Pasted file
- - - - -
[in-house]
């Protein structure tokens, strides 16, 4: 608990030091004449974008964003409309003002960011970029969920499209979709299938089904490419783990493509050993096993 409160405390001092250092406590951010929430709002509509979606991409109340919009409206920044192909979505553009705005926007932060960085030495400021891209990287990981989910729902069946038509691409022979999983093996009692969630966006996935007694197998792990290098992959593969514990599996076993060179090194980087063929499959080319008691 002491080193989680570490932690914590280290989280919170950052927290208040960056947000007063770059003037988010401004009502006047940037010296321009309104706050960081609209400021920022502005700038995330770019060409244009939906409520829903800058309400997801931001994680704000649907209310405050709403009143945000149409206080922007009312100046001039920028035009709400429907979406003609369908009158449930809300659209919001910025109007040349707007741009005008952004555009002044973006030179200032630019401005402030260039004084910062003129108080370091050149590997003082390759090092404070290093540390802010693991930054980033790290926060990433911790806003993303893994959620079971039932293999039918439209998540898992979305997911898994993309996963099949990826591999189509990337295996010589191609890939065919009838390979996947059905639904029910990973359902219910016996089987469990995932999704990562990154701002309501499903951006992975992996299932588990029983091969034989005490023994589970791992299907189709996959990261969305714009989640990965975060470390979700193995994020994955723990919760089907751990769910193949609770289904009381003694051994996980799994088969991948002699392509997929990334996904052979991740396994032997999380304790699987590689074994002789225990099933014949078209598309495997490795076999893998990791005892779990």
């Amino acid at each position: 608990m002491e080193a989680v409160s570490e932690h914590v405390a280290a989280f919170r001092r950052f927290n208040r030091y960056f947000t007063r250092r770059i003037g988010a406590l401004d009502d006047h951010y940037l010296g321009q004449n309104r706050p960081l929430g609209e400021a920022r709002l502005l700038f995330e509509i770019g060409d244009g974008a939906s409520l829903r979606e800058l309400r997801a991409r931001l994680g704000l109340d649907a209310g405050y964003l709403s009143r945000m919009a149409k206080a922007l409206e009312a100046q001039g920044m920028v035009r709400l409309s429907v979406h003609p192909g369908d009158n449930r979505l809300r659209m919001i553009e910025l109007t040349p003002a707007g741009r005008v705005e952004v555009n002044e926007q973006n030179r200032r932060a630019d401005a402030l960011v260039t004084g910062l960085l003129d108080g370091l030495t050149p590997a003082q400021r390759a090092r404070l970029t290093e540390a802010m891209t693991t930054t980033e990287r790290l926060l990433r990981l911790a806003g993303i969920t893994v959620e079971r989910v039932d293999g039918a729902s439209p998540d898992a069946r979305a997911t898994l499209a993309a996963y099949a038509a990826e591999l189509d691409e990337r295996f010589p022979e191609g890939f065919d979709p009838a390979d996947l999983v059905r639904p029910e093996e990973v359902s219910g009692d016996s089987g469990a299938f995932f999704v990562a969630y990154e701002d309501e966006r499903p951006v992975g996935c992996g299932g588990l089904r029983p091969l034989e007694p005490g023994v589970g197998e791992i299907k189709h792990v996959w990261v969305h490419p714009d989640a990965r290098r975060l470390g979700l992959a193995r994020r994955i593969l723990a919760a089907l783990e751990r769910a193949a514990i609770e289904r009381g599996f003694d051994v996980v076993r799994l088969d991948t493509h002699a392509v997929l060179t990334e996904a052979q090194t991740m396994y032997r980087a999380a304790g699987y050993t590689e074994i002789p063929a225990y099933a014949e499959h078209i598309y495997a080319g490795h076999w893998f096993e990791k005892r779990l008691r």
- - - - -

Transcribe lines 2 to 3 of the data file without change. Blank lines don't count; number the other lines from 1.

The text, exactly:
């Protein structure tokens, strides 16, 4: 608990030091004449974008964003409309003002960011970029969920499209979709299938089904490419783990493509050993096993 409160405390001092250092406590951010929430709002509509979606991409109340919009409206920044192909979505553009705005926007932060960085030495400021891209990287990981989910729902069946038509691409022979999983093996009692969630966006996935007694197998792990290098992959593969514990599996076993060179090194980087063929499959080319008691 002491080193989680570490932690914590280290989280919170950052927290208040960056947000007063770059003037988010401004009502006047940037010296321009309104706050960081609209400021920022502005700038995330770019060409244009939906409520829903800058309400997801931001994680704000649907209310405050709403009143945000149409206080922007009312100046001039920028035009709400429907979406003609369908009158449930809300659209919001910025109007040349707007741009005008952004555009002044973006030179200032630019401005402030260039004084910062003129108080370091050149590997003082390759090092404070290093540390802010693991930054980033790290926060990433911790806003993303893994959620079971039932293999039918439209998540898992979305997911898994993309996963099949990826591999189509990337295996010589191609890939065919009838390979996947059905639904029910990973359902219910016996089987469990995932999704990562990154701002309501499903951006992975992996299932588990029983091969034989005490023994589970791992299907189709996959990261969305714009989640990965975060470390979700193995994020994955723990919760089907751990769910193949609770289904009381003694051994996980799994088969991948002699392509997929990334996904052979991740396994032997999380304790699987590689074994002789225990099933014949078209598309495997490795076999893998990791005892779990």
């Amino acid at each position: 608990m002491e080193a989680v409160s570490e932690h914590v405390a280290a989280f919170r001092r950052f927290n208040r030091y960056f947000t007063r250092r770059i003037g988010a406590l401004d009502d006047h951010y940037l010296g321009q004449n309104r706050p960081l929430g609209e400021a920022r709002l502005l700038f995330e509509i770019g060409d244009g974008a939906s409520l829903r979606e800058l309400r997801a991409r931001l994680g704000l109340d649907a209310g405050y964003l709403s009143r945000m919009a149409k206080a922007l409206e009312a100046q001039g920044m920028v035009r709400l409309s429907v979406h003609p192909g369908d009158n449930r979505l809300r659209m919001i553009e910025l109007t040349p003002a707007g741009r005008v705005e952004v555009n002044e926007q973006n030179r200032r932060a630019d401005a402030l960011v260039t004084g910062l960085l003129d108080g370091l030495t050149p590997a003082q400021r390759a090092r404070l970029t290093e540390a802010m891209t693991t930054t980033e990287r790290l926060l990433r990981l911790a806003g993303i969920t893994v959620e079971r989910v039932d293999g039918a729902s439209p998540d898992a069946r979305a997911t898994l499209a993309a996963y099949a038509a990826e591999l189509d691409e990337r295996f010589p022979e191609g890939f065919d979709p009838a390979d996947l999983v059905r639904p029910e093996e990973v359902s219910g009692d016996s089987g469990a299938f995932f999704v990562a969630y990154e701002d309501e966006r499903p951006v992975g996935c992996g299932g588990l089904r029983p091969l034989e007694p005490g023994v589970g197998e791992i299907k189709h792990v996959w990261v969305h490419p714009d989640a990965r290098r975060l470390g979700l992959a193995r994020r994955i593969l723990a919760a089907l783990e751990r769910a193949a514990i609770e289904r009381g599996f003694d051994v996980v076993r799994l088969d991948t493509h002699a392509v997929l060179t990334e996904a052979q090194t991740m396994y032997r980087a999380a304790g699987y050993t590689e074994i002789p063929a225990y099933a014949e499959h078209i598309y495997a080319g490795h076999w893998f096993e990791k005892r779990l008691r």